Mark Twain wasn't wrong when he said:
“History doesn't repeat itself, but it often rhymes.”
The more things change, the more they stay the same - this is true when it comes to the fear, greed and herd mentality in the markets... If you've been investing long enough you will see the same patterns on repeat.
Just think back to the 2007/2008 financial crisis…
I remember buying Old Mutual at levels between R7.20 and R4.65… I made returns as high as 240% on the stock.
It had crashed from levels above R16.
With the financial industry in distress investors treated this 100 year old company as if it would go bust tomorrow.
But digging into the numbers I could see the value, I could see turnaround opportunity…
Or how about the Fukushima disaster - the JSE All Share index dropped from 31,173 points on Friday 11 March to 29,944 by Tuesday 15 March following the disaster.
Investors overreacted to an event - by 6 April 2011 the market was back to 32,887 points.
Have you heard of Black Monday?
It refers to the market crash that also happened in 2011 as the US government bonds were downgraded from AAA (risk free) to AA+.
On 25 July 2011 the JSE All Share index sat at 32,111 points. Following Black Monday it hit a low of 28,305 on 8 August 2011.
That's nearly a 12% crash of an entire stock market in mere days. By 28 October 2011 the market had recovered a whopping 16% again.
Simply put - the world has seen crisis after crisis. But it bounces back time after time.
Let's have a look at one of these market sectors that have been hit hard.
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The JSE’s consumer services sector was decimated in 2019 – is their a recovery opportunity?
As you can see in the following table, the stocks of many retailers and consumer services companies were crushed in the past 12 months.
Most of these companies are trading at multi-year lows. Truworths for instance is at the lowest it has been since 2010.
Massmart is 39% lower than it was back in 2009 and market darling Curro is down 72% from its 2016 high!
The list goes on and on… In fact, the JSE’s IT sector looks similar to this. And the financial sector’s also had a bad time.
To be clear, many of these companies deserve to trade at these levels.
They have bad business models, poor management, too much debt, and/or are getting squeezed by weak consumer confidence and changing markets.
So they might look cheap – but they’re not really.
Others however have compelling business cases – and show great value for investors.
Some of them are going to rebound but how do you separate the good from the trash...
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Real Value from the Value Trap?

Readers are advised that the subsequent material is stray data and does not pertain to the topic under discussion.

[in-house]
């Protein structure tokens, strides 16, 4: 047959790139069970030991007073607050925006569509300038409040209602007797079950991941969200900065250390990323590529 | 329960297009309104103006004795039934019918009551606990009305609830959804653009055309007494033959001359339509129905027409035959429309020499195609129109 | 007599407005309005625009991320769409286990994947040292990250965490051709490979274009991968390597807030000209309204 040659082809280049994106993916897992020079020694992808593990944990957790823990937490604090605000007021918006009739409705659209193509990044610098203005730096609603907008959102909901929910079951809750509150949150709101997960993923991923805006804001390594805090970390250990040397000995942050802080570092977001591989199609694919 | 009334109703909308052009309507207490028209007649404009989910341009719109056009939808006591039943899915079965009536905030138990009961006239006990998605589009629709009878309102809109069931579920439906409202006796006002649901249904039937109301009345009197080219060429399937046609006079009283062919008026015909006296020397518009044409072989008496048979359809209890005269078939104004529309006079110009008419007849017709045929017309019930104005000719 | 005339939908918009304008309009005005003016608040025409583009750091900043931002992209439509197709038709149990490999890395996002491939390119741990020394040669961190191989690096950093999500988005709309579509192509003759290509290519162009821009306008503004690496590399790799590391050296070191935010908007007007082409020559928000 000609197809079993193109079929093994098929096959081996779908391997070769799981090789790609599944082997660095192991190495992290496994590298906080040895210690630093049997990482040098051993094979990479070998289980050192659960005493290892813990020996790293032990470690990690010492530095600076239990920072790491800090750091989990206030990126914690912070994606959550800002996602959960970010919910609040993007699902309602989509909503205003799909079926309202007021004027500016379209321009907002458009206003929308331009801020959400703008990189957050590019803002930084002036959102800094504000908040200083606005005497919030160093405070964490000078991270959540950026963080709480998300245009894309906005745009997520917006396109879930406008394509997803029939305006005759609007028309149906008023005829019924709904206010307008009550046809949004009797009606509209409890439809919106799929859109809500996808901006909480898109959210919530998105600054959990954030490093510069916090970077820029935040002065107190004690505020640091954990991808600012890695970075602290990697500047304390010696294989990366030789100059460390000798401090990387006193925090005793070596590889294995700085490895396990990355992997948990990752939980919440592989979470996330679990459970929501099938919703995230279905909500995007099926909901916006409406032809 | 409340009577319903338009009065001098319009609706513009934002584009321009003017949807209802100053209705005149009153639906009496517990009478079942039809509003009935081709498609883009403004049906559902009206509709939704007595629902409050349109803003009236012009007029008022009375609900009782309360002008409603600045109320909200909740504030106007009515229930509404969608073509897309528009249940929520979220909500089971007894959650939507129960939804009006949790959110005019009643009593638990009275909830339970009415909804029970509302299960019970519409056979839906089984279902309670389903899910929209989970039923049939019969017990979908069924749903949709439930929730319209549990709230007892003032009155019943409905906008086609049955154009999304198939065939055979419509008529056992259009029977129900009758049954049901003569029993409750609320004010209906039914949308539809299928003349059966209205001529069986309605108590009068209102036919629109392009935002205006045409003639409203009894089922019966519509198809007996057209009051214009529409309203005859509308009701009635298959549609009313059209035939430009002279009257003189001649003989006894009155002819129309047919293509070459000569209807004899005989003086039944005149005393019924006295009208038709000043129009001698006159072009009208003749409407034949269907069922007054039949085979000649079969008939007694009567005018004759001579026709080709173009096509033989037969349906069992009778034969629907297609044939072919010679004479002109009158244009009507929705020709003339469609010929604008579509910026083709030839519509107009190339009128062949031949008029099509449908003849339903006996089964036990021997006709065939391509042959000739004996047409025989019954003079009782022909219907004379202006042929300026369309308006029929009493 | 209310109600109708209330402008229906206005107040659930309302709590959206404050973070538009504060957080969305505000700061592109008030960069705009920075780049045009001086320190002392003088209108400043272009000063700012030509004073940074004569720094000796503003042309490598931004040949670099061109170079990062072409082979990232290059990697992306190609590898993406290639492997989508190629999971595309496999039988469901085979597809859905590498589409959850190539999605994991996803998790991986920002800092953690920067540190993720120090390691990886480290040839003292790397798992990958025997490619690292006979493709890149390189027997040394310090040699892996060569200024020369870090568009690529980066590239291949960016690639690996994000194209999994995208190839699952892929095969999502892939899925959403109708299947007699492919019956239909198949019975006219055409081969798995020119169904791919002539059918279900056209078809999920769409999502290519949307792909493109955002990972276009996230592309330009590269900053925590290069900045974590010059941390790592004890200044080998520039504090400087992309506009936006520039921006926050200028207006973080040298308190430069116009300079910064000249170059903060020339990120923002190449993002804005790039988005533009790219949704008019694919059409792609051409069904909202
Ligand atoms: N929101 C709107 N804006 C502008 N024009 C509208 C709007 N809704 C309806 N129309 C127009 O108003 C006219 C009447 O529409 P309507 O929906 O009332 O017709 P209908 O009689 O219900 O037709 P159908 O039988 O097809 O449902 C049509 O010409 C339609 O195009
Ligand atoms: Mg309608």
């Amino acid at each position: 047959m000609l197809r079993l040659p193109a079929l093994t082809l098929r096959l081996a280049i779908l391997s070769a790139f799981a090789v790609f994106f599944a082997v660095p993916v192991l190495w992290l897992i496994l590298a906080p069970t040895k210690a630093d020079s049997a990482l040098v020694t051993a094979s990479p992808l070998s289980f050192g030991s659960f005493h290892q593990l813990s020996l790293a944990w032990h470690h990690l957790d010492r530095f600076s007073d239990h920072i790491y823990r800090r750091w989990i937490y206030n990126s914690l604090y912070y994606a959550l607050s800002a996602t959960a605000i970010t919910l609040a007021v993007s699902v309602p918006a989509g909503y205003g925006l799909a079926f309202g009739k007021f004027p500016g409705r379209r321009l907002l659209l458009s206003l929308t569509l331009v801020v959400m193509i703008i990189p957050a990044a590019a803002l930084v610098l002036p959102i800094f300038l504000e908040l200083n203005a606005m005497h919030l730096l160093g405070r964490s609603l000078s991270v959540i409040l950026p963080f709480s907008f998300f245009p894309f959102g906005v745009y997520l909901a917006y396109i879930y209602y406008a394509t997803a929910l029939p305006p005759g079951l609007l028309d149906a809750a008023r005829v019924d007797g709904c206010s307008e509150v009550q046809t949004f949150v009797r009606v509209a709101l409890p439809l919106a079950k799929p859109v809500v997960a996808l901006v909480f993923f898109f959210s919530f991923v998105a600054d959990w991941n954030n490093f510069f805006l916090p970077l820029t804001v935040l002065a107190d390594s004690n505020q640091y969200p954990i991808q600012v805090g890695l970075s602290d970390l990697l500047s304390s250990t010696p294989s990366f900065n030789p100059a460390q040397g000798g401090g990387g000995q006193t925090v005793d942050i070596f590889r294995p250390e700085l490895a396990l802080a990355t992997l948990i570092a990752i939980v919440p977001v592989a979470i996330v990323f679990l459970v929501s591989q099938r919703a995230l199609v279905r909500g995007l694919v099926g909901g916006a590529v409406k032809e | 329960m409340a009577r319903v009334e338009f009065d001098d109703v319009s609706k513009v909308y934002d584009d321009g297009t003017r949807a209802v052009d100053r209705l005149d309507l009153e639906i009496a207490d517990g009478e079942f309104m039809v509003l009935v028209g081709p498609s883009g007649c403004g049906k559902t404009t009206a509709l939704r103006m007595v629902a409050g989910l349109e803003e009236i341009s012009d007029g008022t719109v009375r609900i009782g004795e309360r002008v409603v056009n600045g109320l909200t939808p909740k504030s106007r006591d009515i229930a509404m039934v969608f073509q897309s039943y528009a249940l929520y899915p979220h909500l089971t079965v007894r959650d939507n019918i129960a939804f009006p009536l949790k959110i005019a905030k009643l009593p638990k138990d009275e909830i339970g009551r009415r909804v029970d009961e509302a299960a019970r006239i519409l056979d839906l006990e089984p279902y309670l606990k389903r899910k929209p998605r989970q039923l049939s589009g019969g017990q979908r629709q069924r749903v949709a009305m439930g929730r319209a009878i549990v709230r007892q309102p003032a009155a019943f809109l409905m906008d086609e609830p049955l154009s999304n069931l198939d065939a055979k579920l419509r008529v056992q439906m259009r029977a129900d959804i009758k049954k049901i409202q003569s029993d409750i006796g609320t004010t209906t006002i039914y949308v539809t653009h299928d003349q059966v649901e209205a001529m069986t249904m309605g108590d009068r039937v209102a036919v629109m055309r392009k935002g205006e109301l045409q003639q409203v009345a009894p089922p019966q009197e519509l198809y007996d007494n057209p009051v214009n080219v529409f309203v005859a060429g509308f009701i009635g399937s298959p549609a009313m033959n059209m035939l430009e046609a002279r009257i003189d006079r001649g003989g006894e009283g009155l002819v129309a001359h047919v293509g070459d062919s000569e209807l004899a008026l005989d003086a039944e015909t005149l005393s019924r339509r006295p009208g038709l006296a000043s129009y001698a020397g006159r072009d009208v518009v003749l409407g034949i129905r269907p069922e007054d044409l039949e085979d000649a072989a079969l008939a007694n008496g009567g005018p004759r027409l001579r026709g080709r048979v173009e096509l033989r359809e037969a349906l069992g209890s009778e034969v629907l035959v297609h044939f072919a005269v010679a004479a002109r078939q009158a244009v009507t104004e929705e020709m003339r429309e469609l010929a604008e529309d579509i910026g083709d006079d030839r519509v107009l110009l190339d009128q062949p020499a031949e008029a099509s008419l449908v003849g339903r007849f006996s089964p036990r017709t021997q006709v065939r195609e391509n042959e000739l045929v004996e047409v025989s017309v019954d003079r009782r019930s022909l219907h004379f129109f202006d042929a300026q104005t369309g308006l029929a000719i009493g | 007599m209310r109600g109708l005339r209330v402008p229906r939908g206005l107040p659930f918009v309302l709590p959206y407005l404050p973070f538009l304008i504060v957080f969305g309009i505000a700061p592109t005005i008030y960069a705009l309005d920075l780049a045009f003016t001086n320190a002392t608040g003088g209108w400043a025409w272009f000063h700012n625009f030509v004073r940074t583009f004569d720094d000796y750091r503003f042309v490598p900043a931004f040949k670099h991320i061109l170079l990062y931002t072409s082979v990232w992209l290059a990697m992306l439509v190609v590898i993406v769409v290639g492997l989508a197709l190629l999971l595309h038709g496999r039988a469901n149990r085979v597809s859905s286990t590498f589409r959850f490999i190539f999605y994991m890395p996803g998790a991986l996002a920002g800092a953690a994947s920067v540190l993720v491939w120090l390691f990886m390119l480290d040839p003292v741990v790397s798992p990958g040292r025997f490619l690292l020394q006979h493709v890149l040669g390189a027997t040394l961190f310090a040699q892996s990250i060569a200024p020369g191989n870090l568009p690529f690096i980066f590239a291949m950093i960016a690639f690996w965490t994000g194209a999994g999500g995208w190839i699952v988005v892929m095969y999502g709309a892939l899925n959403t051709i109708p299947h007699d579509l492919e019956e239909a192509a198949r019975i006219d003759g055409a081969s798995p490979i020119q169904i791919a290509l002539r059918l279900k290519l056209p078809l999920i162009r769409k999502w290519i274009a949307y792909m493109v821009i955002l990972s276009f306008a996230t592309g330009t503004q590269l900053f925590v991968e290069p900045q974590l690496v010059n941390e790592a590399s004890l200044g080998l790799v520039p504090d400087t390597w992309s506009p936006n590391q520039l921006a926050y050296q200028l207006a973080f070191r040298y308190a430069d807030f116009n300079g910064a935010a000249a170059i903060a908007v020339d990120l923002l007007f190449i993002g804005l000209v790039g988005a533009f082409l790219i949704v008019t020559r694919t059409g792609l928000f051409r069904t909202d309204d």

The term "value trap" refers to these ‘trash’ companies. On the surface they look cheap. Investors have the opportunity to buy their assets at big discounts. But the discount turns out to be an illusion – and the stock stays cheap or even goes bust eventually.
There are a number of reasons a company can turn into a value trap:
• A permanent change in its ability to generate cash happens making past comparisons useless – Think about how online shopping is changing the landscape. Sure everyone isn’t set to drop Mr Price for Superbalist. But how about electronics?
Dion Wired is closing down as we speak – people are opting to rather buy their tablets, USB drives and other electronics via Takealot or Makro Online.
So always make sure that when you buy into a company you understand what has drive it’s drop in value – because it might be a permanent occurrence…
• The cyclical earnings trap – The cyclical earnings trap, or “Peak earnings trap” happens when companies are in cyclical industries. Think of the construction sector – in 2010 it was producing record profits, yet share prices kept dropping.
That happened because many savvy investors were looking ahead and realised that the record profits won’t be sustained and the sector was heading for a cyclical downturn.
So at face value shares looked cheap – but two years later their profits had dropped and the ‘cheap’ shares suddenly didn’t look cheap any longer…
• Cash flow is king – I like companies with strong cash flows. One of the first warning signs when a company trades on a low PE (meaning its profits are very large compared to its share price) is weak cash flows.
Some low PE companies are cheap. But when their cash flows are weak, or weakening it indicates that earnings aren’t great quality and the company could turn into a value trap.
Steinhoff was one such example. The company had great earnings figures, but it’s cashflows never backed up earnings.
Applying these principles I’m looking at the SA consumer services sector this year for a pending recovery. Retail sales in late 2019 picked up, interest rates have just come down and styles may change but people don't stop buying for long.
If there’s even a slight economic turnaround, retail stocks could boom!
Here’s to unleashing real value,
Editor, Red Hot Penny Shares